Foreign workers on the rise in Eumseong County
Rapid population growth attributed to an influx of foreign workers has slowly begun to change the face of some regions in Korea.
Daeso-myeon, in Eumseong County, North Chungcheong, is one of those places, and the atmosphere in the area has noticeably transformed to accommodate the needs of its new residents.
The number of jobs, shops and services tailored specifically for this demographic has also led to a massive diversification of the neighborhood.
When Daeso and Daepoong Industrial Complex started hiring foreign workers, the number of non-Korean residents in Daeso District jumped last year to 2,049, according to the Eumseong County government.
An Asian food market near Daeso Intercity Bus Terminal is stocked full of ingredients popular in Chinese, Vietnamese, Cambodian, Filipino and Bangladeshi cuisines, unlike in standard domestic grocery stores.
For the past three to four years, most of the customers have been foreign workers employed at the industrial complex in Daeso-myeon.
“Most of the markets in this region won’t survive without foreign customers,” said Manager Lee Yeong-su, 49, who has run the market for the past six years.
He even took photographs of his foreign customers and attached them to the market door so other new residents would feel comfortable entering. Chinese beef, spices and canned foods are all displayed on the shop’s front shelves where they can be easily found, and other common snacks and ingredients can also be readily purchased in this area.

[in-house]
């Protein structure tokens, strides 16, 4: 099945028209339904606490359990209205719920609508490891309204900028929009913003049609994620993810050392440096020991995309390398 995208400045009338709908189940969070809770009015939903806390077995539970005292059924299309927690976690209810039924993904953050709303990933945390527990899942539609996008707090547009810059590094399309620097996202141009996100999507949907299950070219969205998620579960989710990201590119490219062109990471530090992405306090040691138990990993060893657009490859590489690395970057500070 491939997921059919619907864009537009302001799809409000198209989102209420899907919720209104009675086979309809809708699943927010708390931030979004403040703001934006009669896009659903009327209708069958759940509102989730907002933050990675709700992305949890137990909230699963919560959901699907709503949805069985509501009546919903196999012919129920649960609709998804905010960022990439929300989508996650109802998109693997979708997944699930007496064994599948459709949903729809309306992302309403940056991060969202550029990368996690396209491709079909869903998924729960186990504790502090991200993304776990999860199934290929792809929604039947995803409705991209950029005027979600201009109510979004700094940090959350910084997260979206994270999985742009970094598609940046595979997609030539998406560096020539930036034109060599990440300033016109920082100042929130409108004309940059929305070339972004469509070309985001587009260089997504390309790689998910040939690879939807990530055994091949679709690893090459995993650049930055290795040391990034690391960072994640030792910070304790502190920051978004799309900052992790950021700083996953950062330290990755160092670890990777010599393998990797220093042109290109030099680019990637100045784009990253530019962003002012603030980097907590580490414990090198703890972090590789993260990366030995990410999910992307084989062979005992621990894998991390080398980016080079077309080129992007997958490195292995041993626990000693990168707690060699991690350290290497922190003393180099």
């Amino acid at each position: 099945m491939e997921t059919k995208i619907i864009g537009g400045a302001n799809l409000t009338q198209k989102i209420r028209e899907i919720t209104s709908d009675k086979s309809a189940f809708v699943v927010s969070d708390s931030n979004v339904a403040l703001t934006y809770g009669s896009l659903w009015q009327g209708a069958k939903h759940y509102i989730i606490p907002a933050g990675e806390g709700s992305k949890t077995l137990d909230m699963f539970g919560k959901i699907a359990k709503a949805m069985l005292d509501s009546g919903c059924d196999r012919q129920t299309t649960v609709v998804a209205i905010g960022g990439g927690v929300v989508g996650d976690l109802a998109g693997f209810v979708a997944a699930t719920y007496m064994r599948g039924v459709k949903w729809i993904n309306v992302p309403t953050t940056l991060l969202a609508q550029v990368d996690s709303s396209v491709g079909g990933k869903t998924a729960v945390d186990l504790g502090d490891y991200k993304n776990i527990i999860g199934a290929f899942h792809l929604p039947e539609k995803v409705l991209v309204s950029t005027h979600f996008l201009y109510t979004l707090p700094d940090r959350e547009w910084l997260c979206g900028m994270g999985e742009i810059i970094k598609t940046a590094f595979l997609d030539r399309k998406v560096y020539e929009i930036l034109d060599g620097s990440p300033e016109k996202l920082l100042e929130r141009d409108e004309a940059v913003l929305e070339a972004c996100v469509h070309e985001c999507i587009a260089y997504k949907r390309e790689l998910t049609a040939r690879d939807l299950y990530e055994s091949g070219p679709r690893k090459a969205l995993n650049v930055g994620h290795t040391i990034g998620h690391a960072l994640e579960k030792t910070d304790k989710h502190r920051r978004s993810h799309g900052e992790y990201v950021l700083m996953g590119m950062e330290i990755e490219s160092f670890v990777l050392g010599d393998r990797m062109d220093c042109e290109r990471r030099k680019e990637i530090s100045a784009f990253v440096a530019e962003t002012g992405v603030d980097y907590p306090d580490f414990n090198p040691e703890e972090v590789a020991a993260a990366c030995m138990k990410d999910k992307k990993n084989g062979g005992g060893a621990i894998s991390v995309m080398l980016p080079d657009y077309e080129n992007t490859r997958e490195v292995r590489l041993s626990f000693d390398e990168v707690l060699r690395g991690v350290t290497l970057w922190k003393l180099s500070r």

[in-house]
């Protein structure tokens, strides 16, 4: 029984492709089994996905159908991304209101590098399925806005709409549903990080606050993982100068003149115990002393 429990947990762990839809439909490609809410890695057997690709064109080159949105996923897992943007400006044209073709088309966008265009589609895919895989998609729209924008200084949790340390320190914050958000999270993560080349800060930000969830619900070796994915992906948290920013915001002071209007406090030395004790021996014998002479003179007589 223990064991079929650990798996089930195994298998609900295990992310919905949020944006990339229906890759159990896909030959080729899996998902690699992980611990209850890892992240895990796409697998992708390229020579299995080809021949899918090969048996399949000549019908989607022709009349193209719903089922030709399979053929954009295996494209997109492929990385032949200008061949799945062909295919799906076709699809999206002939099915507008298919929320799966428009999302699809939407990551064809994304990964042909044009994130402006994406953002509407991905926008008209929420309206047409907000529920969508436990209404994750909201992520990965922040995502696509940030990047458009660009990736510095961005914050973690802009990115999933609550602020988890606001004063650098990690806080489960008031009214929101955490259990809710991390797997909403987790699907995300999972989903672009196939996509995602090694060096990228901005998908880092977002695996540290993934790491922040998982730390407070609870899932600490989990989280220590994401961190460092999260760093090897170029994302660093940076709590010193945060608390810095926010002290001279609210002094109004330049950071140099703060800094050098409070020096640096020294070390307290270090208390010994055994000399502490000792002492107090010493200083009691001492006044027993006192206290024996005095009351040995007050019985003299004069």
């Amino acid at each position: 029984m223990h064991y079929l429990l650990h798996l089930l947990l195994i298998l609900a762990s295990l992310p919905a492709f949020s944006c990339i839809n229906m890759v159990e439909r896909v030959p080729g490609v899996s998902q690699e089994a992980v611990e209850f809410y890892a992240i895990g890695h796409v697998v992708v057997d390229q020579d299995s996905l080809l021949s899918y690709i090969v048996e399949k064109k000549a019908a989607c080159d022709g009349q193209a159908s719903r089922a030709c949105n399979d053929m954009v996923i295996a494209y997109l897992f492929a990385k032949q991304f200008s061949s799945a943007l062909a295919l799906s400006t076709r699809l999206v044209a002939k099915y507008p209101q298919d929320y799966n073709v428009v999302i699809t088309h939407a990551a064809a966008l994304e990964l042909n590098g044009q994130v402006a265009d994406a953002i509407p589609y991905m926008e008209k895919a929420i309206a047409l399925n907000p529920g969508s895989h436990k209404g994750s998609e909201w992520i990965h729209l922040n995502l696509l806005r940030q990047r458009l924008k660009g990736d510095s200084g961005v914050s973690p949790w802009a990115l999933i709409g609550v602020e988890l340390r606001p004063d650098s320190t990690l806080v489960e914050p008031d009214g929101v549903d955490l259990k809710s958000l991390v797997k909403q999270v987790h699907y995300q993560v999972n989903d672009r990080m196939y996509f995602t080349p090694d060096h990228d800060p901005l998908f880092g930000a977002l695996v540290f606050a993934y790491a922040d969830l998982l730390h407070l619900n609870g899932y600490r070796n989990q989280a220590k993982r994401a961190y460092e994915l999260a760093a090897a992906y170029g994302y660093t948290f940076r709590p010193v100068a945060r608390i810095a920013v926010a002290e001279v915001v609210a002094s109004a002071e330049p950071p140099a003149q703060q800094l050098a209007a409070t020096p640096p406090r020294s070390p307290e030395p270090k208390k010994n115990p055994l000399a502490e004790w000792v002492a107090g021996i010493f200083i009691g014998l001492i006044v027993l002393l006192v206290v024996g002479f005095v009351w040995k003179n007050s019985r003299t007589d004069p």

Misiksung, a Chinese restaurant in Daeso District near Osan Bridge, is crowded with Chinese workers on most days. It’s hard to get a seat on holidays without a reservation. Greetings as well as orders are both spoken in Chinese.
“Since most of the customers are Chinese, our employees can also speak Chinese,” said Jang Uh-geum, a manager at Misiksung.
Following an increase in foreign workers, the local industry changed, too. Out of the 1,900 enterprises in Eumseong County, 447 are in Daeso-myeon. Restaurants and grocery stores are concentrated in Daeso-myeon for its geographic advantage of being adjacent to the Jungbu Expressway.
The business district has also undergone a metamorphosis. The number of jobs jumped in the service industry, at food markets and at employment agencies. About 10 agencies currently operate there.
Real estate is also on the rise. It’s easy to spot advertisements here for one or two-room apartments situated around the road entering Daeso-myeon - an atypical sight in the countryside.
“Most of the customers used to be Korean before, but now most of them are foreign workers,” said Lee Jung-sik, a manager at one of the employment agencies.
“After earning some money, they move into larger spaces.”
The number of people living in Daeso-myeon nearly exceeded 20,000 last month, according to statistics of the Eumseong County government.
And among the nine administrative divisions in Eumseong County, it is the second-most populous. Daeso-myeon is an exceptional case because it has about half the population of typical counties, which average around 40,000 people.
Despite the changes, local Korean residents have become accustomed to the shift in their daily lives. About 20 stores sell food and household items for foreign workers in the monthly market.
Moreover, 55 out of 980 students in Daeso Elementary School come from multicultural families - the largest percentage in North Chungcheong.
“Followed by speedy regional development, the population rate has shown a tendency for growth,” said Jo Byeong-ok, the deputy governor of Eumseong County. “The county will create various policies for foreign workers to adjust more easily to life in Korea.”
BY SHIN JIN-HO, JO SOO-MIN [firstname.lastname@example.org]